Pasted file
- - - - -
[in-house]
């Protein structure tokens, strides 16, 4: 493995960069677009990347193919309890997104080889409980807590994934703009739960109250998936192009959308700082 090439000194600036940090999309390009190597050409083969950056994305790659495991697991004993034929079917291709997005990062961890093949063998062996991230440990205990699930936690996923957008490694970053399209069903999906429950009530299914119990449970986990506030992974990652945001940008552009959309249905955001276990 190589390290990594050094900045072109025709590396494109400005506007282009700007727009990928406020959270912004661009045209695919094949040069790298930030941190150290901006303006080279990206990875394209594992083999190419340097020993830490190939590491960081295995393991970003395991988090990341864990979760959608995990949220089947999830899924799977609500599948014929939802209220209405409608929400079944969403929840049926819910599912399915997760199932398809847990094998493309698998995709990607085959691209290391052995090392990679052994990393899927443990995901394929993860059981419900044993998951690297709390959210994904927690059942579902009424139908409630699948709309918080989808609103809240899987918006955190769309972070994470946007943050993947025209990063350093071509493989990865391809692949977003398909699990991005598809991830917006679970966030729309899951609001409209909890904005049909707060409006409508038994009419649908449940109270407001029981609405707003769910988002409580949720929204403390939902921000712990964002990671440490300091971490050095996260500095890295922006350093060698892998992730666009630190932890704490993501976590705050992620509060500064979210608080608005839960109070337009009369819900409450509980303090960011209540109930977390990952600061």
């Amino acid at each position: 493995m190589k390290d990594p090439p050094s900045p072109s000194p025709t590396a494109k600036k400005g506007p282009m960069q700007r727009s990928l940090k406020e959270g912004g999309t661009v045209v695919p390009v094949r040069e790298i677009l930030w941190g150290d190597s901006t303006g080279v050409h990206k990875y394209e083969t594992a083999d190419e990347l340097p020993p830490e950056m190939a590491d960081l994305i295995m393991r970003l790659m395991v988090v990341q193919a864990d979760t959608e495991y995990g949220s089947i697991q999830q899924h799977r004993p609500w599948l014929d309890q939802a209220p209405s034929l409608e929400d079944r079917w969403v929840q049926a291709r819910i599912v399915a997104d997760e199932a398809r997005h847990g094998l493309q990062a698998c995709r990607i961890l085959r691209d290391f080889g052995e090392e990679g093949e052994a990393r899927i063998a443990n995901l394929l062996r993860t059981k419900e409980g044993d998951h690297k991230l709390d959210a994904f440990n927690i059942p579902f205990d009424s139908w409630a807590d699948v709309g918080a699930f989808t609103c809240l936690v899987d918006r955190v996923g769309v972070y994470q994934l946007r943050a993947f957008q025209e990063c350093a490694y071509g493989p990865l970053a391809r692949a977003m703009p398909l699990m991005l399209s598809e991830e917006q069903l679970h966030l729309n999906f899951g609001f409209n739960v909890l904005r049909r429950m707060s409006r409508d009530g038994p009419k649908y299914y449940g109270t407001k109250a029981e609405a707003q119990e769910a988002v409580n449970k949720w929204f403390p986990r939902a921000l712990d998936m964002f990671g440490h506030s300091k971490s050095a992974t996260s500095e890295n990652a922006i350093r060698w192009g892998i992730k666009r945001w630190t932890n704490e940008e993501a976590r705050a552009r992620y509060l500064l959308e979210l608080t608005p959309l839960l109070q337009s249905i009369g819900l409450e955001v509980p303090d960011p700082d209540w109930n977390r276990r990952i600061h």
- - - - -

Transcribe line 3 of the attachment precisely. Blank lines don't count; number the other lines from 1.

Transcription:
């Amino acid at each position: 493995m190589k390290d990594p090439p050094s900045p072109s000194p025709t590396a494109k600036k400005g506007p282009m960069q700007r727009s990928l940090k406020e959270g912004g999309t661009v045209v695919p390009v094949r040069e790298i677009l930030w941190g150290d190597s901006t303006g080279v050409h990206k990875y394209e083969t594992a083999d190419e990347l340097p020993p830490e950056m190939a590491d960081l994305i295995m393991r970003l790659m395991v988090v990341q193919a864990d979760t959608e495991y995990g949220s089947i697991q999830q899924h799977r004993p609500w599948l014929d309890q939802a209220p209405s034929l409608e929400d079944r079917w969403v929840q049926a291709r819910i599912v399915a997104d997760e199932a398809r997005h847990g094998l493309q990062a698998c995709r990607i961890l085959r691209d290391f080889g052995e090392e990679g093949e052994a990393r899927i063998a443990n995901l394929l062996r993860t059981k419900e409980g044993d998951h690297k991230l709390d959210a994904f440990n927690i059942p579902f205990d009424s139908w409630a807590d699948v709309g918080a699930f989808t609103c809240l936690v899987d918006r955190v996923g769309v972070y994470q994934l946007r943050a993947f957008q025209e990063c350093a490694y071509g493989p990865l970053a391809r692949a977003m703009p398909l699990m991005l399209s598809e991830e917006q069903l679970h966030l729309n999906f899951g609001f409209n739960v909890l904005r049909r429950m707060s409006r409508d009530g038994p009419k649908y299914y449940g109270t407001k109250a029981e609405a707003q119990e769910a988002v409580n449970k949720w929204f403390p986990r939902a921000l712990d998936m964002f990671g440490h506030s300091k971490s050095a992974t996260s500095e890295n990652a922006i350093r060698w192009g892998i992730k666009r945001w630190t932890n704490e940008e993501a976590r705050a552009r992620y509060l500064l959308e979210l608080t608005p959309l839960l109070q337009s249905i009369g819900l409450e955001v509980p303090d960011p700082d209540w109930n977390r276990r990952i600061h």